Throwback Thursday: The Role of a Mold Designer

This article was published almost 15 years, but its message still resonates today. The difference is how technology has changed since 2002.

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Contributor Robert Vaughan explains the new role of the mold designer back in 2002. He says "The mold designer is becoming the "go to" person in many moldmaking shops where the moldmaker has been replaced by work center specialists or skilled machinists. With the engineering of the mold taking place up front instead of on the shop floor, the mold designer is a valuable asset that each company needs to guard. They do not come out of college or a trade school ready to hit the ground running, but are directed by mentors who see the value that it will give to the plastics industry, as well as the value returned to the company.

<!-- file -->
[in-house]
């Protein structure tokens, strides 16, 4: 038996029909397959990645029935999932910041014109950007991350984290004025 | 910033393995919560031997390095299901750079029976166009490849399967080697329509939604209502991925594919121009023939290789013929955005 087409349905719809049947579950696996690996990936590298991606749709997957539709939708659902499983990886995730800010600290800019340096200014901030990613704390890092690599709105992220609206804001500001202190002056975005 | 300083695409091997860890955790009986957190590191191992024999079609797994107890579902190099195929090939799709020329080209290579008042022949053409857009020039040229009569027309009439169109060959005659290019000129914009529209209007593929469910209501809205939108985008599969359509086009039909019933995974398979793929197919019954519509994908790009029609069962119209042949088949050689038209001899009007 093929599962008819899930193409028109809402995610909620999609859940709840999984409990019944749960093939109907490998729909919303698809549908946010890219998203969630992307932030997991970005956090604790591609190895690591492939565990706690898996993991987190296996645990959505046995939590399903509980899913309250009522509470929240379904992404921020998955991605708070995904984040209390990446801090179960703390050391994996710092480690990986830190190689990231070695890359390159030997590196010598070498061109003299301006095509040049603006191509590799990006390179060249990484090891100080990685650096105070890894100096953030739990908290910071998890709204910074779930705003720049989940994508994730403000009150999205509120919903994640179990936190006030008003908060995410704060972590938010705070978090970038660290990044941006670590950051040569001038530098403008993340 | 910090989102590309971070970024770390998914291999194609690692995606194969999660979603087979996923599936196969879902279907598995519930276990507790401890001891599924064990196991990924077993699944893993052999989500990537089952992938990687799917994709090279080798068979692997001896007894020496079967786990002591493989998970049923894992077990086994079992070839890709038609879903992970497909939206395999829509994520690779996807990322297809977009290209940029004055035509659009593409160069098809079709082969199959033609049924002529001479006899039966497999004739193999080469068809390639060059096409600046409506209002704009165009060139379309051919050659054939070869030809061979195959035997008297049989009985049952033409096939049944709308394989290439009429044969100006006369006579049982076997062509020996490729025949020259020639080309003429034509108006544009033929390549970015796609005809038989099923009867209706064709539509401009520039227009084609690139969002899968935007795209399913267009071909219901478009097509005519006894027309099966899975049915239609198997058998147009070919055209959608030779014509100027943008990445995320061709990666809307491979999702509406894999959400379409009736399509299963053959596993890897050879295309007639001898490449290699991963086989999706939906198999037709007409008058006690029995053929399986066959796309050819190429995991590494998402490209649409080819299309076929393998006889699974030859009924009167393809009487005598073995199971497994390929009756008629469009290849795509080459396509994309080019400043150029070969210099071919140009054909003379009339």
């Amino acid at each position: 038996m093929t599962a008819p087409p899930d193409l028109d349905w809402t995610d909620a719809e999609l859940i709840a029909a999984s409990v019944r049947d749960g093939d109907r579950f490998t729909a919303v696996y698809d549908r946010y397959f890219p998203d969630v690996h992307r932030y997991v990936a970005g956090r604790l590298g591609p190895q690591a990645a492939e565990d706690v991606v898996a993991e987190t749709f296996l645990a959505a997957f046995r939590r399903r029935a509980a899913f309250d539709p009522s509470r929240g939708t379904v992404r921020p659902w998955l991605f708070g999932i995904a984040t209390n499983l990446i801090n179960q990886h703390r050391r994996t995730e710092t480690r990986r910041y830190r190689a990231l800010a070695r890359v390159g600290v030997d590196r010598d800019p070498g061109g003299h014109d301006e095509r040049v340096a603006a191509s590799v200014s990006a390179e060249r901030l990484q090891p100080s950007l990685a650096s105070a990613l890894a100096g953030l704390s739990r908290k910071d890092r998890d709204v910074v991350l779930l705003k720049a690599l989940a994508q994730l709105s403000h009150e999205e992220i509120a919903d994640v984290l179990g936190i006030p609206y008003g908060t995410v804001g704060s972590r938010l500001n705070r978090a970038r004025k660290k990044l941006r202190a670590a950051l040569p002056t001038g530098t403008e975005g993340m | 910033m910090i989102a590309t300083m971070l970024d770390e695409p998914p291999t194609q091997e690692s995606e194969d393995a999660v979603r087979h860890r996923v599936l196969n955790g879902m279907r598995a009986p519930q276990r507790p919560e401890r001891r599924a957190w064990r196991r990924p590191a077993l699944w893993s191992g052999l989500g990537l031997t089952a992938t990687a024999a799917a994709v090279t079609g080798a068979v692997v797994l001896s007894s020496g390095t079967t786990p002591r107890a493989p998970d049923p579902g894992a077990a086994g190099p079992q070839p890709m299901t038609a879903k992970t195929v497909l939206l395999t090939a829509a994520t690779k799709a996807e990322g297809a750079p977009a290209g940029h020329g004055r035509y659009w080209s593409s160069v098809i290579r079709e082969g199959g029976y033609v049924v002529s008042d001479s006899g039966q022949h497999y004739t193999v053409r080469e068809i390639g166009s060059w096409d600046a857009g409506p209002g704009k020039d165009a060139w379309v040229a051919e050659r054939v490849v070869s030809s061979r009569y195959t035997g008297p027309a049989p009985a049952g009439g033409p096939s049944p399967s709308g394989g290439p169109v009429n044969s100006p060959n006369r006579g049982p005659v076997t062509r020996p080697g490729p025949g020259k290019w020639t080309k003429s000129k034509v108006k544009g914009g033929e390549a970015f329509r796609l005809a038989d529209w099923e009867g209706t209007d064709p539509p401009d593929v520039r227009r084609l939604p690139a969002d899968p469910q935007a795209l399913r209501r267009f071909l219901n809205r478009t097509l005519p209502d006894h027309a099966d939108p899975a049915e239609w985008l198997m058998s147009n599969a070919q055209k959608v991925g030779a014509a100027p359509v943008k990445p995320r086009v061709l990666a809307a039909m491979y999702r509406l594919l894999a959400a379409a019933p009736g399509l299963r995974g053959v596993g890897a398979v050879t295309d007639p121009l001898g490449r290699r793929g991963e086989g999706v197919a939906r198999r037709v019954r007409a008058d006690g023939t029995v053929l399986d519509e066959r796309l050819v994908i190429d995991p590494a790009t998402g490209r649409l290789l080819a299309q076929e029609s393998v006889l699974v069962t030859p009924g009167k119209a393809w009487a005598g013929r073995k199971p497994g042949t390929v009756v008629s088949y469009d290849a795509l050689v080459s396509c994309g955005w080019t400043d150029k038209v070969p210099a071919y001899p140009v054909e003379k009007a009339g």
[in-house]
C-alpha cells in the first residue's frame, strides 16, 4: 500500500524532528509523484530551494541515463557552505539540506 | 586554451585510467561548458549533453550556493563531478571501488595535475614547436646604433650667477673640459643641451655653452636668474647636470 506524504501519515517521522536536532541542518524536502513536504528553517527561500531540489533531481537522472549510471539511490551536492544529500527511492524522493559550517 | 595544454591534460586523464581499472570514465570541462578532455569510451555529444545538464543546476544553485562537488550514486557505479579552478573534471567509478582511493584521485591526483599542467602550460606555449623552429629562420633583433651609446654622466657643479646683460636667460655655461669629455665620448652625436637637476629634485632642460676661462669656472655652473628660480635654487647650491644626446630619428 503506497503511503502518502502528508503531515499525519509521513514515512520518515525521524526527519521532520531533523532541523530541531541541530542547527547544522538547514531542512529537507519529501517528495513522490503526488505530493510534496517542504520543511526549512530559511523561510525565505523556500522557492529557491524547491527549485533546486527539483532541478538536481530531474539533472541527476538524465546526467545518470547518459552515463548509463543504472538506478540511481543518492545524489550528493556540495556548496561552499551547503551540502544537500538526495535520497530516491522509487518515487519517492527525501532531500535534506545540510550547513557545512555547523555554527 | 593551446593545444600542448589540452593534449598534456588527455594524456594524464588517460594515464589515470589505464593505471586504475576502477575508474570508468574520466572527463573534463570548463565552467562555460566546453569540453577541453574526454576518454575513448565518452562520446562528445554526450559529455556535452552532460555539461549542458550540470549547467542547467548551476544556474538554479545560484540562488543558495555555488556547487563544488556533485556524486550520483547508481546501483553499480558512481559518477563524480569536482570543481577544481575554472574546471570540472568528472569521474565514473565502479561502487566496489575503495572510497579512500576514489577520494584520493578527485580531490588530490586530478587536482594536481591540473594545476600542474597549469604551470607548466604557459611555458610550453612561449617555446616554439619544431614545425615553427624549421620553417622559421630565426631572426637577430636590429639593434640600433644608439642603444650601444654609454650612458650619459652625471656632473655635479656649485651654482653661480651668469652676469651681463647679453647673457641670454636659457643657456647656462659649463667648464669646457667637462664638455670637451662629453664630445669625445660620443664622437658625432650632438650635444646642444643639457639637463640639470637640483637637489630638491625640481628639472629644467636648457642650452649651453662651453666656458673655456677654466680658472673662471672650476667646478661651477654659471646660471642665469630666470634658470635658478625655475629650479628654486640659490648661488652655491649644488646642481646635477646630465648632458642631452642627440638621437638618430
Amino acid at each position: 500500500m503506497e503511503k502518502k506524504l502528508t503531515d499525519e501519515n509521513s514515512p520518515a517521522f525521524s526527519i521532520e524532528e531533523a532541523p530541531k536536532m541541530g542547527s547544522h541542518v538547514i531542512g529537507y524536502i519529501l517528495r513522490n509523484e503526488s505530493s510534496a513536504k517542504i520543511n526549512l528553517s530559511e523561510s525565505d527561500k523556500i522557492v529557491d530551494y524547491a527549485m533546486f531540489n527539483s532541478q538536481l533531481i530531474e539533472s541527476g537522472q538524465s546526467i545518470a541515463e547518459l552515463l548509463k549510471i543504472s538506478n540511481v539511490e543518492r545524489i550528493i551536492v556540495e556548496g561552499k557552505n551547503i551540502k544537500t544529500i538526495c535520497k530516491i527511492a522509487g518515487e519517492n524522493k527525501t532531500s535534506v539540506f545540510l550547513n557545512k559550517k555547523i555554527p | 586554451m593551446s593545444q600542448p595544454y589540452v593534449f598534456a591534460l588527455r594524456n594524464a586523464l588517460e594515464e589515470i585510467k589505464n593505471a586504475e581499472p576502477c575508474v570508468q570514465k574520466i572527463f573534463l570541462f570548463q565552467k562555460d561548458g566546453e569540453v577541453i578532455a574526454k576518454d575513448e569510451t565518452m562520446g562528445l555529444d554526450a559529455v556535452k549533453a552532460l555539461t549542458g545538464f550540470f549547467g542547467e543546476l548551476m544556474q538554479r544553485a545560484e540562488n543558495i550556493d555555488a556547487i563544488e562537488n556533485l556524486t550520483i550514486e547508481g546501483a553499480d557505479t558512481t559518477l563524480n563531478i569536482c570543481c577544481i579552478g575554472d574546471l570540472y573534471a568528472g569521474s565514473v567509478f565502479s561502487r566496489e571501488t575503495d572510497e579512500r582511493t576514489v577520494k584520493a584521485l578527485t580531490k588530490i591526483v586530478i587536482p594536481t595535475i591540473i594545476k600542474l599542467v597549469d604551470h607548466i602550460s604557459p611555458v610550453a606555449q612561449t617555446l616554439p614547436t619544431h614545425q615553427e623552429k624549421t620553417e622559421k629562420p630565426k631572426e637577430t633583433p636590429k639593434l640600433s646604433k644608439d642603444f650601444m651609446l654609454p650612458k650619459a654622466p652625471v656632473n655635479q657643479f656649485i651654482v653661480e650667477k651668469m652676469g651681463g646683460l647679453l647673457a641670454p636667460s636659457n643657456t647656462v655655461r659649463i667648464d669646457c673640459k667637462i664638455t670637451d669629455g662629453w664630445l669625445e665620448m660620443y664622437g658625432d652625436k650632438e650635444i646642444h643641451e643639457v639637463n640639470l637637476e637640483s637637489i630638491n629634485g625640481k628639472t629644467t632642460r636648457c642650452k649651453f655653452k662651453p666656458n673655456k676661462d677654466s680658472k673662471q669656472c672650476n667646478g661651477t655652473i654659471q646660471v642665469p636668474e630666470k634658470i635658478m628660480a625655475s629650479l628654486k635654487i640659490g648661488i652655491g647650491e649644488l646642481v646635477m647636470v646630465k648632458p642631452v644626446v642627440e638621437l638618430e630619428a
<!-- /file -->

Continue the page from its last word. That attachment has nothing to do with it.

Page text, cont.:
As the owner of a company or manager of a toolroom or design department, you need to grow the talent that you have. Give a comfortable working environment to them. It doesn't have to be fancy. But it needs to be a place where they will enjoy working. Give them exposure to the industry. There are times that the designer needs to be focused on what he/she is doing. Let's face it, mold costs are going up and you are entrusting a large cash investment with him/her, so give the designer as much of a disruption-free place to work that you can. As the designer grows, he/she can deal with more.
 
Invest in training. This can include the software that is used, seminars at trade shows and attendance with pay at local trade shows. Make sure that there are trade-related publications available. When you are able to budget the cost, send your designers to larger trade shows or seminars. This accomplishes two objectives: one is continued training and investment in a valued employee, the second is a satisfied employee. Why would your designer go elsewhere when he/she knows you care so much?
 
The mold designer will give much more back to a company than a quality mold design. He/she will find ways to make his/her work better, yet easier. The designer will add value to a mold that isn't always recognized by the boss, but is seen by those who have to build from the design or run the mold in production. The final reward to the designer is a mold that can run long beyond the life of the product it was designed for."

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